Digiscoping dissected: Can Swarovski’s scopes pinch-hit for a super-tele lens?

by Roger Cicala

posted Thursday, November 8, 2012 at 2:03 PM EDT

I've always been a bit fascinated by digiscoping. For those who are out of the loop, digiscoping involves taking images through a spotting scope rather than a camera lens. The advantages are obvious. A spotting scope provides magnification equivalent to a lens of 1,250 to 3,000mm.

Not to mention a spotting scope is much smaller and far less expensive than a telephoto lens. Plus spotting scopes are sealed, waterproof and filled with inert gases like nitrogen. If your spotting scope falls in the lake, you fish it out and wipe the mud off. That's not what happens when your 500mm f/4 lens falls in the lake.

Of course, there is no such thing as a free lunch. A telescope's optics are designed for the human eye to look through, not to be captured on a flat sensor. (The human eye has a curved sensor, obviously, and human vision sees images more like video than photos. If you're interested in that kind of stuff, I wrote about it long ago here.) Things like a curved plane of focus, chromatic aberration and small apertures are less critical to telescopes than camera lenses.

Because telescopes are designed to be looked through, digiscoping traditionally involves some less-than-elegant contraptions to hold a camera over the eyepiece. Most spotting scope manufacturers make adapters that, with some variable degree of difficulty, allow you to attach a camera to their scope. Once that's set up you basically take a photograph of a picture -- the camera lens focuses on the image in the scope's eyepiece.

Historically, people who digiscope are people who have a spotting scope anyway, like birders or wildlife watchers. They can take very nice images suitable for posting online, and video clips to share with their friends, but not what most of us would consider photographic quality images suitable for medium- or large-sized prints.

Despite the fact that digiscoping really has different purposes than photography, what gear head wouldn't be interested in a 3,000mm lens you can carry in one hand? I've found the practice too clumsy compared to photography, though, so I've never really explored the learning curve of digiscoping.

So when Clay Taylor of Swarovski Optik called and wanted to do some head-to-head tests between Swarovski's best scopes and top-end telephoto lenses, you know I couldn't turn that opportunity down.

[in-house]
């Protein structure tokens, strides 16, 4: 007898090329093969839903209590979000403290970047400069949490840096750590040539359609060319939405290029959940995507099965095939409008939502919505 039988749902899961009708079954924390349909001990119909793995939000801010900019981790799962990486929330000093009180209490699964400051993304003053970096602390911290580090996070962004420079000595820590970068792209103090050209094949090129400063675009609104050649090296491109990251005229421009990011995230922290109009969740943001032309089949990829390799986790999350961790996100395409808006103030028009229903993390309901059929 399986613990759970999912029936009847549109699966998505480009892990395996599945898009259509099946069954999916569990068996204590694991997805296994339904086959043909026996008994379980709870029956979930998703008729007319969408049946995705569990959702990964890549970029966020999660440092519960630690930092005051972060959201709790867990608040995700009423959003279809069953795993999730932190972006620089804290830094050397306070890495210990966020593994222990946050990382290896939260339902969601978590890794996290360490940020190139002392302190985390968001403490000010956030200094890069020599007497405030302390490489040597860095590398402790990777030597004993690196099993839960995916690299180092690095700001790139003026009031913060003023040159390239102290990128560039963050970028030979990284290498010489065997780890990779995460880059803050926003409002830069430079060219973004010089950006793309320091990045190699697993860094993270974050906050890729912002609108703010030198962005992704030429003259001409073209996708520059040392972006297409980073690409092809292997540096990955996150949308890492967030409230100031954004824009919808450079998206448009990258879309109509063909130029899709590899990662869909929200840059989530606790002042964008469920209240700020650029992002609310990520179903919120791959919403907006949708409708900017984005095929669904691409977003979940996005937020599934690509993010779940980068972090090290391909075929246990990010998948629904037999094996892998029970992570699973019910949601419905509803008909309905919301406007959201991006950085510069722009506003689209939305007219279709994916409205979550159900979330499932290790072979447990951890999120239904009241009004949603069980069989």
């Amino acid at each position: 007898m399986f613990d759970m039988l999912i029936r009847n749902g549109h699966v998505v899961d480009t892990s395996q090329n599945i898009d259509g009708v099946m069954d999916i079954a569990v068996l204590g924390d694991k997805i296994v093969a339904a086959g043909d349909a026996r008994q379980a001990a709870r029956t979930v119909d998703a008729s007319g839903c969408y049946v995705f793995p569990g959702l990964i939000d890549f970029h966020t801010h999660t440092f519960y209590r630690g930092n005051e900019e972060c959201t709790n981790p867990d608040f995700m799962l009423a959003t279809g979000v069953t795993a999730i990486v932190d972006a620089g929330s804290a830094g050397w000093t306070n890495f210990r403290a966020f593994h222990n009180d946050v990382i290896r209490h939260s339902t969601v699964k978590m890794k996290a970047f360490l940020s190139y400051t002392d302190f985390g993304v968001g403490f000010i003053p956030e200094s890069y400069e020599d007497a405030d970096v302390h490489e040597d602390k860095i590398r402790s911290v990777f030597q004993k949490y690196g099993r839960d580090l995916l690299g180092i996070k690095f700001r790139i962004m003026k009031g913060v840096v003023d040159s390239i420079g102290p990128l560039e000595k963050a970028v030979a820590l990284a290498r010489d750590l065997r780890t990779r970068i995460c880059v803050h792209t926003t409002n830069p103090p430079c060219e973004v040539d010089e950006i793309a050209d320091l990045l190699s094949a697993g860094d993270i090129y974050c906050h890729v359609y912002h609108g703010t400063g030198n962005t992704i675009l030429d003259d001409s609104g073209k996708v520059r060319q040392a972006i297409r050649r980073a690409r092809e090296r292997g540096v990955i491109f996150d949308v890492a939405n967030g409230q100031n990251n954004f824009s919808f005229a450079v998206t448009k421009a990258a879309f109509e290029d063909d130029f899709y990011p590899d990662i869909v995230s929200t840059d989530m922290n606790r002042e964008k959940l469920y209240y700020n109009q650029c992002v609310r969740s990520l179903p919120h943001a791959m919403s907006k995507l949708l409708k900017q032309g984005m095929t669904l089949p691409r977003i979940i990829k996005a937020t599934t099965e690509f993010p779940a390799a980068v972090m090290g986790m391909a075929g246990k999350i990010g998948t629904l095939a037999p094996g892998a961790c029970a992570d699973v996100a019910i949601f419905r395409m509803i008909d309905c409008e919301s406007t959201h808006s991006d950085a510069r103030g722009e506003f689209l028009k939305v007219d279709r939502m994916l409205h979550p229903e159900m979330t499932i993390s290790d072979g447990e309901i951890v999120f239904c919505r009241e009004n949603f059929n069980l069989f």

Looking at the New Swarovski Scopes
I was surprised that Clay wanted to compare his new digiscoping system to the best telephoto camera lenses, rather than to other scopes. But in true Swarovski fashion, he simply said, "We want to see how we stack up against the best." They feel that their new scopes, being designed with digiscoping in mind, are simply better than any digiscoping sets and want to try moving in the fast lane.

A quick glance at the new TLS APO adapter system for ATX/STX modular spotting scopes quickly shows that he has a point. Digiscoping has matured. The scopes are entirely modular so you can put your choice of a 95mm, 85mm or 65mm front objective with either a straight or angled eyepiece.


The TLS APO camera adapter is a 35mm apochromatic lens that mounts directly over the scope's eyepiece. It is a T-ring adapter, and T-rings are available to mount to almost every SLR and mirrorless camera. The camera focuses and operates normally, just as it would with any other manual focus lens.


This design moves the zoom ring moved down away from the camera mount on the ATX/STX scopes, which makes setup and use extremely simple. You look through the scope and focus on your subject. Your camera, which already has the TLS APO adapter mounted, simply slips over the scope's eyepiece when you're ready to take a picture or video. The set up is simple, quick and intuitive. So far, I'm impressed.

Swarovski’s 95mm ATX objective with angular eyepiece, camera mounted via LS APO adapter

Comparing the Equipment
I wasn't coming unarmed to the gunfight, so I brought the Canon 800mm f/5.6 IS and 500mm f/4 IS lenses mounted to an Induro CT313 heavy-duty tripod and a Wimberley II gimbal head. Clay mounted the Swarovski ATX 95mm modular objective and eyepiece, along with TLS APO adapter. We shot both systems on the same Canon 7D -- the scopes don't cover a full-frame sensor -- swapping it back and forth to assure the camera wasn't a variable.